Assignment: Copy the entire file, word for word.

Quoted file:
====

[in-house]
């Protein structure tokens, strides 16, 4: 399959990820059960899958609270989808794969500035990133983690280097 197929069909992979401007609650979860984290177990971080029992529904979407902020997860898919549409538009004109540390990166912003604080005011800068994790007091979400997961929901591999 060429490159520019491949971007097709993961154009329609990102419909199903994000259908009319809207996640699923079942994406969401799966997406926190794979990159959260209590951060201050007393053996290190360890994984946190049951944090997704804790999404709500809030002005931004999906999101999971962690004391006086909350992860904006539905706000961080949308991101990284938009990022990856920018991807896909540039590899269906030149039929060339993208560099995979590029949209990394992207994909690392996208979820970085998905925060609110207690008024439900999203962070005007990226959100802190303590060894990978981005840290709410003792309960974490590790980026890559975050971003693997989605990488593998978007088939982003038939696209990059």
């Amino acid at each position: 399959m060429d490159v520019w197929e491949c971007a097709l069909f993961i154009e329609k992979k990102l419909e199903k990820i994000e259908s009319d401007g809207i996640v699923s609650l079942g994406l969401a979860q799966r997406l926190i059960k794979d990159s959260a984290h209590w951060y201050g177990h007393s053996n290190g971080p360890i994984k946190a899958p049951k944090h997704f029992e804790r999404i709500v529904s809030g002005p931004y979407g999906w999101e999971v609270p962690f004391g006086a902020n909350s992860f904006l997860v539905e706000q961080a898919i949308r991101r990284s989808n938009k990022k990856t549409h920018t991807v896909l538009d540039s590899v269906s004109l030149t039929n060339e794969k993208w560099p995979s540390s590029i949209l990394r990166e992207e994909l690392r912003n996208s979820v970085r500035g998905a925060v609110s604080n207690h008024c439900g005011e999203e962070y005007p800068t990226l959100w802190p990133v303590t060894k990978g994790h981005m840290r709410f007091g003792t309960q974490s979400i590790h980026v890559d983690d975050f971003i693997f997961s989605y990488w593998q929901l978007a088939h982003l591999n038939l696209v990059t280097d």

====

[in-house]
């Protein structure tokens, strides 16, 4: 399959990820059960899958609270989808794969500035990133983690280097 197929069909992979401007609650979860984290177990971080029992529904979407902020997860898919549409538009004109540390990166912003604080005011800068994790007091979400997961929901591999 060429490159520019491949971007097709993961154009329609990102419909199903994000259908009319809207996640699923079942994406969401799966997406926190794979990159959260209590951060201050007393053996290190360890994984946190049951944090997704804790999404709500809030002005931004999906999101999971962690004391006086909350992860904006539905706000961080949308991101990284938009990022990856920018991807896909540039590899269906030149039929060339993208560099995979590029949209990394992207994909690392996208979820970085998905925060609110207690008024439900999203962070005007990226959100802190303590060894990978981005840290709410003792309960974490590790980026890559975050971003693997989605990488593998978007088939982003038939696209990059």
């Amino acid at each position: 399959m060429d490159v520019w197929e491949c971007a097709l069909f993961i154009e329609k992979k990102l419909e199903k990820i994000e259908s009319d401007g809207i996640v699923s609650l079942g994406l969401a979860q799966r997406l926190i059960k794979d990159s959260a984290h209590w951060y201050g177990h007393s053996n290190g971080p360890i994984k946190a899958p049951k944090h997704f029992e804790r999404i709500v529904s809030g002005p931004y979407g999906w999101e999971v609270p962690f004391g006086a902020n909350s992860f904006l997860v539905e706000q961080a898919i949308r991101r990284s989808n938009k990022k990856t549409h920018t991807v896909l538009d540039s590899v269906s004109l030149t039929n060339e794969k993208w560099p995979s540390s590029i949209l990394r990166e992207e994909l690392r912003n996208s979820v970085r500035g998905a925060v609110s604080n207690h008024c439900g005011e999203e962070y005007p800068t990226l959100w802190p990133v303590t060894k990978g994790h981005m840290r709410f007091g003792t309960q974490s979400i590790h980026v890559d983690d975050f971003i693997f997961s989605y990488w593998q929901l978007a088939h982003l591999n038939l696209v990059t280097d």